A 1,000-square-foot Passivhaus in Amherst, Maine has become a living example of highly-efficient solar construction for students in a renewable energy course at Mount Holyoke College.
The house, which belongs to assistant physics professor Alexi Arango, is so efficient that it was built without a furnace. Arango “uses the real-life example to illustrate physics and environmental science concepts in the classroom,” Kenda writes.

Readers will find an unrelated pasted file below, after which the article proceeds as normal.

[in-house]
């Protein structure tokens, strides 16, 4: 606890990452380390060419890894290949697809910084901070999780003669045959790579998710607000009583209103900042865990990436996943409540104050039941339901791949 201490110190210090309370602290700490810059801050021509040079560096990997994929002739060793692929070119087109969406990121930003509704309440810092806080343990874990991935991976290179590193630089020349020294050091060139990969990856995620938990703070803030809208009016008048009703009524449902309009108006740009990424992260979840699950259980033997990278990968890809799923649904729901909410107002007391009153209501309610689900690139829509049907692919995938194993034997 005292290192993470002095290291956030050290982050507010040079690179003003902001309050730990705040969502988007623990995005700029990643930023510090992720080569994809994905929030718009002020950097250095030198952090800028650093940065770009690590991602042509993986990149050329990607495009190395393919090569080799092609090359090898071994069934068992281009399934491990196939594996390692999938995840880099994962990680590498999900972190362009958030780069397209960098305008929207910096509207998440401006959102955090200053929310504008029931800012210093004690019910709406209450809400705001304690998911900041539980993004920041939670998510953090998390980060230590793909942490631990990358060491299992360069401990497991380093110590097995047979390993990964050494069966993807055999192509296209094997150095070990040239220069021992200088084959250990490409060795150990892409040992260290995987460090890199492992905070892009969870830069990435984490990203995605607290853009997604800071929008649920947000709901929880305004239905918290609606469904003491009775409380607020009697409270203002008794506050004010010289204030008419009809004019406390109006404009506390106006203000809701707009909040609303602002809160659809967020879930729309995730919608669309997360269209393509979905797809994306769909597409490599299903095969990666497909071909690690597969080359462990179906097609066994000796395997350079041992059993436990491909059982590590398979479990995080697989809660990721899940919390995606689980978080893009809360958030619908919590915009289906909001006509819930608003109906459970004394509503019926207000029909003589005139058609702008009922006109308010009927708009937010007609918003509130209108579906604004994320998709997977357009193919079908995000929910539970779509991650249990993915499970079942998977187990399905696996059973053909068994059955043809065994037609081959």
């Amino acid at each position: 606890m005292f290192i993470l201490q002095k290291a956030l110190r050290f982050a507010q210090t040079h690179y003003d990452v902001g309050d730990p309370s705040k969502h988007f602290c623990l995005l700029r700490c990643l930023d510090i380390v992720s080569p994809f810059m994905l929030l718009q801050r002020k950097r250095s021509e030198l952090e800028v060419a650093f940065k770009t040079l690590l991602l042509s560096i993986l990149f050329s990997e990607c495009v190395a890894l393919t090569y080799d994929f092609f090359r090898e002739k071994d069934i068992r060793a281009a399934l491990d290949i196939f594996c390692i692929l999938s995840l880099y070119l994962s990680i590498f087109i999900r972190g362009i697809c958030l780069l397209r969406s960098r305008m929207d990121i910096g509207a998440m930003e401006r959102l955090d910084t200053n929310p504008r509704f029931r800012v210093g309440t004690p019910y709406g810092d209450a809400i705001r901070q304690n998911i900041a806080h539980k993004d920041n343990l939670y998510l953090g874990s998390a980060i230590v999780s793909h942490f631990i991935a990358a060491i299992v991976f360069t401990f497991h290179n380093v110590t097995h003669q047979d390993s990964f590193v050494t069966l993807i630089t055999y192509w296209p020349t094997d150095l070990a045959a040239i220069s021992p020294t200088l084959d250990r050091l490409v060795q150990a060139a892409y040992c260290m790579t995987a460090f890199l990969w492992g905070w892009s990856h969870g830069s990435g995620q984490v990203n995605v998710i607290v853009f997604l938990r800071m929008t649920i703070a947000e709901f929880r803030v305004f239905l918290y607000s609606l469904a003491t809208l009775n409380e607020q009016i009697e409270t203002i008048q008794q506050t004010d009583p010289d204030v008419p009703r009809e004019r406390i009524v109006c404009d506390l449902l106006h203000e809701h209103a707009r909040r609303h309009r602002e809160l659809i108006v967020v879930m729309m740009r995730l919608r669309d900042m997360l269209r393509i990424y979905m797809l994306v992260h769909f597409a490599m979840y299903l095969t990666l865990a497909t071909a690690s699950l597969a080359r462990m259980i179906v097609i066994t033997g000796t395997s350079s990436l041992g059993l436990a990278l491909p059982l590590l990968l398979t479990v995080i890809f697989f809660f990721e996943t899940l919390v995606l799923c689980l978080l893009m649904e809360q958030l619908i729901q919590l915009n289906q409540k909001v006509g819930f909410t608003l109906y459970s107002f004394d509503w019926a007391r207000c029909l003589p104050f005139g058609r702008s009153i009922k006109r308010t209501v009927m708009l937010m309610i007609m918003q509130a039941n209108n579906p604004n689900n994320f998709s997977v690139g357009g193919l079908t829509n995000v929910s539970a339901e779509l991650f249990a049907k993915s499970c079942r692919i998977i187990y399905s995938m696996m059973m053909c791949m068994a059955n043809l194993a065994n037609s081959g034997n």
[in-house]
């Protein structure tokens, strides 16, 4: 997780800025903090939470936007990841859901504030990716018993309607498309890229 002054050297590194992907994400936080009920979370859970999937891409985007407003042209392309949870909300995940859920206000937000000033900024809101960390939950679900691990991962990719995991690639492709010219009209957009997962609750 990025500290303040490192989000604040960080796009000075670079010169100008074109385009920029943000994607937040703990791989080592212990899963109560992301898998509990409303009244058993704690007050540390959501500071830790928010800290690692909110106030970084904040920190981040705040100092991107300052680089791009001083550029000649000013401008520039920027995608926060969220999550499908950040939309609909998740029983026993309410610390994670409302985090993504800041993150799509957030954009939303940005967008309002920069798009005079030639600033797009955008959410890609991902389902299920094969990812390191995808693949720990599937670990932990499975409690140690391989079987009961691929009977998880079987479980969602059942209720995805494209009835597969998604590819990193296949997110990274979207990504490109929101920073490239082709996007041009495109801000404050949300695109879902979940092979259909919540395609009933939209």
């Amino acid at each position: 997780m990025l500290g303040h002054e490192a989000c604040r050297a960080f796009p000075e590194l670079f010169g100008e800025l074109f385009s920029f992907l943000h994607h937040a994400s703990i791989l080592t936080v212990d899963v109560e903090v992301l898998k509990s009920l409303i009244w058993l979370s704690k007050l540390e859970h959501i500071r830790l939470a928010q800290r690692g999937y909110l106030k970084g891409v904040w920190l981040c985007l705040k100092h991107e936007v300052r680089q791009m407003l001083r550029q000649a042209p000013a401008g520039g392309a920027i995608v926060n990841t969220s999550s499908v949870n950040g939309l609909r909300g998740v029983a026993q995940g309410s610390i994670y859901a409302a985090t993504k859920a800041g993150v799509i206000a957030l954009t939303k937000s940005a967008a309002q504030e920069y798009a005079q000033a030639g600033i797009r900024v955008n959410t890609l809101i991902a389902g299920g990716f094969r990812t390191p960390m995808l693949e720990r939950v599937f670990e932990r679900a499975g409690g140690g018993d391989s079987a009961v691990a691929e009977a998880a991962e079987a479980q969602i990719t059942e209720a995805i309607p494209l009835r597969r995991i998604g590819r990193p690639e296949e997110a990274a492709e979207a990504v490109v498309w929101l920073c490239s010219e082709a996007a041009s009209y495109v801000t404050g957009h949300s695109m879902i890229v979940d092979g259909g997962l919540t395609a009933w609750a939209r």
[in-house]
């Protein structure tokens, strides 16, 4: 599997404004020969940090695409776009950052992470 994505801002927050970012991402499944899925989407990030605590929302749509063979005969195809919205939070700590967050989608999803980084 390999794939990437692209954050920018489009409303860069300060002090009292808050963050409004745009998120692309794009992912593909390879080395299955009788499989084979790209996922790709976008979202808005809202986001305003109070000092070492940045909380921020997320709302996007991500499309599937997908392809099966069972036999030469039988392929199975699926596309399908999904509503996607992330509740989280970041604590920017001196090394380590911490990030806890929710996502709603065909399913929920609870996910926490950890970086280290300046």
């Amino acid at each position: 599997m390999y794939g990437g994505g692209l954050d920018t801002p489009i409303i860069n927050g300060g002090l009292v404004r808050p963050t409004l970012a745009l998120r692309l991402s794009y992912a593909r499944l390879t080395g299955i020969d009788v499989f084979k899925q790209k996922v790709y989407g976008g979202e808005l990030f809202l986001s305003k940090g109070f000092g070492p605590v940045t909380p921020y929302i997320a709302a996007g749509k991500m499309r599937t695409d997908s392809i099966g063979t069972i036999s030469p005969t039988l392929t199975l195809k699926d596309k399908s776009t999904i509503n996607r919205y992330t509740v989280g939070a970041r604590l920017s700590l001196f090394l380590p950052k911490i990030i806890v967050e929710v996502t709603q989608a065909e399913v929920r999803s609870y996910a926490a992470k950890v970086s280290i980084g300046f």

“I love the reaction,” he said. “There’s disbelief, and the concept almost seems magical. Then you go through it and talk about the physics, and it’s really not some wild idea.”
Kenda notes that passive solar homes are “almost mainstream” in Germany. In the U.S., by contrast, “we may be a little behind the times in how we think about our buildings,” Arango said.